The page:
Busa slams government’s inaction as SA teeters on technical recession
CAPE TOWN – Business Unity SA (Busa) slammed the government as Statistics SA announced that the country’s economy had shrunk by 0.6 percent in the third quarter, saying the consequences of the government’s inaction on the economy were once again upon us.
Busa president Sipho Pityana said very little had happened between the end of September and now to change the trajectory of the economy and thus another technical recession was looming for South Africa.
StatsSA said one of the biggest negative contributors to the gross domestic product (GDP) figures in the third quarter was the mining industry, which fell by 6.1 percent.
Pityana said despite some progress, not enough had been done to reduce policy uncertainty and encourage investment in the mining industry, a potential source of jobs and revenue for the country. The country's manufacturing industry – another key source of jobs - decreased by 3.9 percent.
Reza Hendrickse, Portfolio Manager at PPS Investments said although technically not in a recession at the moment, conditions on the ground in South Africa were undoubtedly recessionary.
He said while a pickup in global growth next year might provide the proverbial rising tide that lifts all ships, South Africa remained in need of a credible growth plan, which the Treasury might have provided the starting point for in Finance Minister Tito Mboweni’s recent growth strategy document.
“For now, we expect no material uplift in the fourth quarter, and for current conditions to continue for the remainder of the year. One is always hopeful, however, and the recent tick up in business confidence could be something to keep an eye on.
“Unfortunately, [Tuesday’s] print sets the tone for the February Budget, against which Moody’s will decide on the fate of our Investment Grade rating,” said Hendrickse.
The reality that played out in recent quarters would see 2019 turning out to be worse than 2018 from an economic perspective and would still be the worst year since the recession following the global financial crisis in 2009, according to NKC Research. Only four of the 10 sectors accelerated on a quarterly basis in Q3 while six sectors contracted.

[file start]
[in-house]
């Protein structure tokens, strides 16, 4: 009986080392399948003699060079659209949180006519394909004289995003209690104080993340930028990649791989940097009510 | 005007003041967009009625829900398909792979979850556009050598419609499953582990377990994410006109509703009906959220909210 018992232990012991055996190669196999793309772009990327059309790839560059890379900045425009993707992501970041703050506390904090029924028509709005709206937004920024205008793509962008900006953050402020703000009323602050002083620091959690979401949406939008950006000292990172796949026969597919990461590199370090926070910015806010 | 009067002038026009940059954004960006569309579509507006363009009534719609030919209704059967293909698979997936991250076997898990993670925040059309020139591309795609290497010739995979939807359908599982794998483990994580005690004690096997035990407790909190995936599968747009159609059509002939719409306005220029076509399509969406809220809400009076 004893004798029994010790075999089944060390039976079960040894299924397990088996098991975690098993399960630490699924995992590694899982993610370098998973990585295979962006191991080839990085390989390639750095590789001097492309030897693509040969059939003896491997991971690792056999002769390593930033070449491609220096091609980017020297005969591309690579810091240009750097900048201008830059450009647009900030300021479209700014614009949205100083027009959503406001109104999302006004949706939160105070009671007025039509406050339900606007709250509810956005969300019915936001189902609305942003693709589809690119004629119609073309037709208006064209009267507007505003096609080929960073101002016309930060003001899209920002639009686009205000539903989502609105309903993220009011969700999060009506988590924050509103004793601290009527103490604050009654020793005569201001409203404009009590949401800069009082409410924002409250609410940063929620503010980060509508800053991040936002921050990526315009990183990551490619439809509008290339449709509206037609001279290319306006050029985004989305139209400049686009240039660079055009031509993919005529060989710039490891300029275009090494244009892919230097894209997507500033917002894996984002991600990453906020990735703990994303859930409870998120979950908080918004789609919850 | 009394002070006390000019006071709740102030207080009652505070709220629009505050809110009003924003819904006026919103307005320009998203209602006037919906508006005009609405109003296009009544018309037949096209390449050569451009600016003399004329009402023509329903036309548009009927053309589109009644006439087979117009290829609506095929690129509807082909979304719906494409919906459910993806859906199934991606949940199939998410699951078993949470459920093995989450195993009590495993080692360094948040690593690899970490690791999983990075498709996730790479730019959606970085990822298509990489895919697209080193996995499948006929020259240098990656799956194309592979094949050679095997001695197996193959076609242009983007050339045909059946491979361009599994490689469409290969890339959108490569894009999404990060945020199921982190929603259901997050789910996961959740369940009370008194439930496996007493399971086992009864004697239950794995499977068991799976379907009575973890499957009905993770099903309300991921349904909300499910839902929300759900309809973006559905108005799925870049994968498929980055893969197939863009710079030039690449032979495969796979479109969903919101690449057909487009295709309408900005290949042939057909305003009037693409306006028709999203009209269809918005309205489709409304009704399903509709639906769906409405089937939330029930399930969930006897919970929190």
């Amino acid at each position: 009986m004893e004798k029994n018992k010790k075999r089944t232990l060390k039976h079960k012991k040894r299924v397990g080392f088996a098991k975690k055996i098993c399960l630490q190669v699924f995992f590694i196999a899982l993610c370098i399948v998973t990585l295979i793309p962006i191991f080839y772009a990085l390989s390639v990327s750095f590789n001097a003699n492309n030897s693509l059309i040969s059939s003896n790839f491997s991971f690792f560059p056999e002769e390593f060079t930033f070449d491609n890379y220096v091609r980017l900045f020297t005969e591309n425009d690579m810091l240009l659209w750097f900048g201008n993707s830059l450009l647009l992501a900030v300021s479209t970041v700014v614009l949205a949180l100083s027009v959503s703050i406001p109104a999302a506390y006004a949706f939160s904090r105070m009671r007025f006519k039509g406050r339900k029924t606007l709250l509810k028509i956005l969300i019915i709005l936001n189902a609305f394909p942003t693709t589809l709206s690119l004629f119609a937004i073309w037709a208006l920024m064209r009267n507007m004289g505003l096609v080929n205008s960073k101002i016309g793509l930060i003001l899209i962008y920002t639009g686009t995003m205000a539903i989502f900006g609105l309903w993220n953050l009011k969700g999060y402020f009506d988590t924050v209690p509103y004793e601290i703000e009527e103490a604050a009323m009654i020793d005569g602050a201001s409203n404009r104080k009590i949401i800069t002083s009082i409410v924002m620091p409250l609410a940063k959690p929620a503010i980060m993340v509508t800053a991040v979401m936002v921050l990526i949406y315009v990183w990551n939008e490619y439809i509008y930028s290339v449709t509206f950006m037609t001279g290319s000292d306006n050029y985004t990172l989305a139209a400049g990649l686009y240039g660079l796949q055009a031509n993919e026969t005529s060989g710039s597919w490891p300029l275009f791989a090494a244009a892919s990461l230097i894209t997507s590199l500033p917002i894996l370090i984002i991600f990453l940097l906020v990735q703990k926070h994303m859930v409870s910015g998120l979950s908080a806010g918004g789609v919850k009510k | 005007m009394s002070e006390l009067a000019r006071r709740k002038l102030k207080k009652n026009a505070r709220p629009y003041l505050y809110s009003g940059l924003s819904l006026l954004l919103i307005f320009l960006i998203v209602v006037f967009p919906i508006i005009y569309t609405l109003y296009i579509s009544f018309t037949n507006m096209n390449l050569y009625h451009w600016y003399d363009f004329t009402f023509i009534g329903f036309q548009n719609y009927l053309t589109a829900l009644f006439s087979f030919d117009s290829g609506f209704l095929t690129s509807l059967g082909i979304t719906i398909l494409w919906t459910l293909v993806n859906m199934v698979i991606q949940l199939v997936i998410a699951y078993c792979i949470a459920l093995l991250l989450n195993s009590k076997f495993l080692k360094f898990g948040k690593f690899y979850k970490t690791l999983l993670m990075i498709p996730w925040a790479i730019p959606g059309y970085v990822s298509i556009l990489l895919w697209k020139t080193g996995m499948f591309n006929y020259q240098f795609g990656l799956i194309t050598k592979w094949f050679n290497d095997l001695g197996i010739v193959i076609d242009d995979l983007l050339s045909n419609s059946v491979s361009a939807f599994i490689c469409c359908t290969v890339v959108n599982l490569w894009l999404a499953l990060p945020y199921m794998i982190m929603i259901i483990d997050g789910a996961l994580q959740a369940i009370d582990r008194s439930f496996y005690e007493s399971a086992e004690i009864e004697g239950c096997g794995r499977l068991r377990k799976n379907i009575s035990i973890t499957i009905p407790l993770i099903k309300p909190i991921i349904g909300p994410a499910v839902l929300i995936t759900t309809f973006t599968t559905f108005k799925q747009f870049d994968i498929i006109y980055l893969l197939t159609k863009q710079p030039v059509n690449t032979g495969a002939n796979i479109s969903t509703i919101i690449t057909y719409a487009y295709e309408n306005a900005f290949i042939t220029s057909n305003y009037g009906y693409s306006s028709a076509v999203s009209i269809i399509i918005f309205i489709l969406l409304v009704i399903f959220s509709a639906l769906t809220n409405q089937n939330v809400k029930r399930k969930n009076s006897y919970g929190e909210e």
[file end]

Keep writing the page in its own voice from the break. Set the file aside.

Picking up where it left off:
“The GDP release confirms that the economy remains deeply strained and that the near-term outlook is still decisively gloomy. The new government under President Cyril Ramaphosa has made gradual progress in recent months to address corruption at institutions, to improve governance at state-owned enterprises (SOEs), and to address inefficiencies in the economy.
“Unfortunately, progress has been at a snail’s pace. Consequently, all three major rating agencies have started losing patience, each adopting a negative outlook on its respective ratings and signalling that another round of downgrades could soon be upon us,” said NKC Research analysts.
The government – and all South Africans – can no longer put off making tough choices. In the words of the Minister of Finance when delivering his Medium-term Budget Policy Statement: “There is no status quo option: difficult decisions must be taken.”
Pityana said costly and bankrupt SOEs, such as South African Airways, needed to find equity partners as the country could no longer afford prestige pet projects that cannot pay their way anymore.
“Efforts to resolve Eskom’s financial and operational crises must be fast-tracked with the help of all stakeholders – in the state, private sector and unions. Each will have to put their immediate narrow interests aside, to deal with this immediate danger to the economy and the country as a whole. The survival of the economy must trump ideological grandstanding.
“Business has repeatedly put up its hand to be a partner in inclusive economic growth. However, many in government continue to only pay lip service to promises of ‘working together’,” said Pityana.
The organisation called on the government to deliver on its promise to create a sound and stable business environment.
South Africa needs the rapid implementation of the pragmatic policies set out in the National Treasury’s economic growth strategy to build business and consumer confidence needed to avert another recession.